Sunday, March 16th 7:30 a.m.-8:45 a.m. Breakfast 9:00-11:45 a.m. Round Tables 12:00 p.m. Lunch 1:00 p.m. Nonviolence training facilitated by New Hope CW Farm, Dubuque, IA 3:00 p.m. Break 3:15 p.m. Program: Susan Crane “Doing Resistance for the Long Haul” 4:30 p.m. Direct action planning 7:00 p.m. Dinner 8:00 p.m. Program: Kathy Kelly
Monday, March 17th 7:30 a.m. Breakfast / Clean-up 8:30 a.m. Meet at church to leave for demo
Des Moines Catholic Worker Houses 1310 7th St. 713 Indiana Ave. 1301 8th St. 1317 8th St.
Trinity United Methodist Church 1548 8th St.
Iowa Air National Guard 3100 McKinley Ave.
NONVIOLENCE STATEMENT for the March 14-17 Midwest CW and VFP Faith and Resistance Retreat and St Patrick’s Day Witness
CW’ers and VFP are committed to nonviolence and nonviolent action.
All participants in events and protest hosted by the DMCW and the DM VFP March 14-17, 2014 are expected to share this commitment to nonviolence and nonviolent action. While nonviolence is defined in different ways by different people in different contexts, and while there exists the need to continue discussion and debate on how nonviolence and nonviolent action is conceived. The Midwest CW and VFP Faith and Resistance Retreat and St Patrick’s Day Witness is adopting the following principles for March 14-17, 2014
We will act with love, openness, compassion, and respect toward all who we encounter and their surroundings. We will not be violent in our actions, words, or otherwise -toward any person or property.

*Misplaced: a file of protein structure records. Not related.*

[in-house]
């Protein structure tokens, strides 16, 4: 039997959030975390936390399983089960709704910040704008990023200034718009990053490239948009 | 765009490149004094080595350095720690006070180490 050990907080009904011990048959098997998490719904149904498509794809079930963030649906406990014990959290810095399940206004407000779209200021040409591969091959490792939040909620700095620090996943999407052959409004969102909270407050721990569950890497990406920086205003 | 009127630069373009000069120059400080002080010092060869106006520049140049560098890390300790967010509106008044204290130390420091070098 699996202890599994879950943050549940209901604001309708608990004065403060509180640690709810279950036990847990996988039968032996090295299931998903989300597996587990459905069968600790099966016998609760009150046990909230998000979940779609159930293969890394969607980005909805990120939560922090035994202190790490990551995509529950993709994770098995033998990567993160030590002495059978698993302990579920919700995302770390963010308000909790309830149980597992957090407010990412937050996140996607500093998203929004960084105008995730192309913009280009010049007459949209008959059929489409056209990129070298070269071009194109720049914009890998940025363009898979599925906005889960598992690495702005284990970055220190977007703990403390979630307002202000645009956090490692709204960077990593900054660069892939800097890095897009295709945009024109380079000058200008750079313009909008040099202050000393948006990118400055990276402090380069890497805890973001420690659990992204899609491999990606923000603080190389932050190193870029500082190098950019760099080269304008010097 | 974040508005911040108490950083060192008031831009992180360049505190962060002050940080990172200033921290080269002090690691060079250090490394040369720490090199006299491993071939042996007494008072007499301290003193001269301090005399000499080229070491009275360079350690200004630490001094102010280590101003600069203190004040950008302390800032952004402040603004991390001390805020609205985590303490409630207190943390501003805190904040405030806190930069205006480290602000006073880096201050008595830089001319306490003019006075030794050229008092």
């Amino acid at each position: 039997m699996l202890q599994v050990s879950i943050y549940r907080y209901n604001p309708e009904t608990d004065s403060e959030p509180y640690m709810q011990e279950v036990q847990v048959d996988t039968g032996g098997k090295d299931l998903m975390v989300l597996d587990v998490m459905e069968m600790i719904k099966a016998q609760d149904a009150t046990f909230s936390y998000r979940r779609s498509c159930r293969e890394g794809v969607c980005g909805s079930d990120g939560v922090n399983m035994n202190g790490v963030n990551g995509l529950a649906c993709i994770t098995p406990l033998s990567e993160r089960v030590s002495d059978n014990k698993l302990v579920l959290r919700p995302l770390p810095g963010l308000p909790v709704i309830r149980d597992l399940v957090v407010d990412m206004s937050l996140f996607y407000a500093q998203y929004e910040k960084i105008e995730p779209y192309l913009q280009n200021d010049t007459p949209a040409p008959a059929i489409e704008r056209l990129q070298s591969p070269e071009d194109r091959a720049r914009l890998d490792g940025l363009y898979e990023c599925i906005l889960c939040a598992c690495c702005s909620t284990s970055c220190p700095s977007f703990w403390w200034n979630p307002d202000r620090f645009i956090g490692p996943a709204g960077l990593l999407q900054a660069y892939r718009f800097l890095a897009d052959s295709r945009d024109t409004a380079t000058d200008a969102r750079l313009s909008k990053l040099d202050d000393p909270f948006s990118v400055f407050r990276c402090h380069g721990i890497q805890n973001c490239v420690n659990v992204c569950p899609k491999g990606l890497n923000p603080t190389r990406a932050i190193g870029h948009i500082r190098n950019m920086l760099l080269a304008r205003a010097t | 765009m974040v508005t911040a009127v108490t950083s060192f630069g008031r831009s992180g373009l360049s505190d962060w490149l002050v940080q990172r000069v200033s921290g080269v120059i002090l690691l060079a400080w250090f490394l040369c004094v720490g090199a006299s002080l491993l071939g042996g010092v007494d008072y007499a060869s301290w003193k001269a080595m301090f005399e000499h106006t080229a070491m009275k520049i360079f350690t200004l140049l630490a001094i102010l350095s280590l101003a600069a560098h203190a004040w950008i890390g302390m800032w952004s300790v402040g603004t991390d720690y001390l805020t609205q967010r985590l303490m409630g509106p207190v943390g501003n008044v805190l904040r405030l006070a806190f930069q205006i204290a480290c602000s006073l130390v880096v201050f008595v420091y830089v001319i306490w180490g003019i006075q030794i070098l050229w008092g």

We will act fairly and honestly with people regardless of the situation or the role they play.
We will remain calm and aware at all times.
We will prepare ourselves before we act, and will recognize our opposition is to the US Military wars of empire and its weapons systems, not to individual members of the military, counter protesters, police and security people we may encounter.
We will keep a clear state of mind, refraining from the use of drugs or alcohol, other than for medical purposes and we will not bring any illegal drugs or alcohol to the March 14-17 events.
We will carry no weapons.
We will seek dialogue with those who may disagree with us and maintain a spirit of openness, friendliness and respect towards all with whom we engage.
We will gather and act in a manner that reflects the world we choose to create.
Three Speeches by Bishop Dingman on the 1980s Farm Crisis
by Frank Cordaro
This year’s Occupy the World Food Prize week was awesome! Second year into the campaign and we were real players in the public discourse about the World Food Prize and who it serves. And on a personal level I was able to help resurrect the good spirit, life and prophetic witness of Bishop Maurice Dingman, a man who had more faith in God and the work of the Holy Spirit in the Church than anyone I ever knew.
It began when we secured Jim Hightower to be our keynote speaker in February. Soon after that we got the Des Moines Methodist Federation for Social Action to co-sponsor the Hightower event and they secured the First United Methodist Church. And Citizens for Community Improvement signed on to co-sponsor the event and help us fill the church.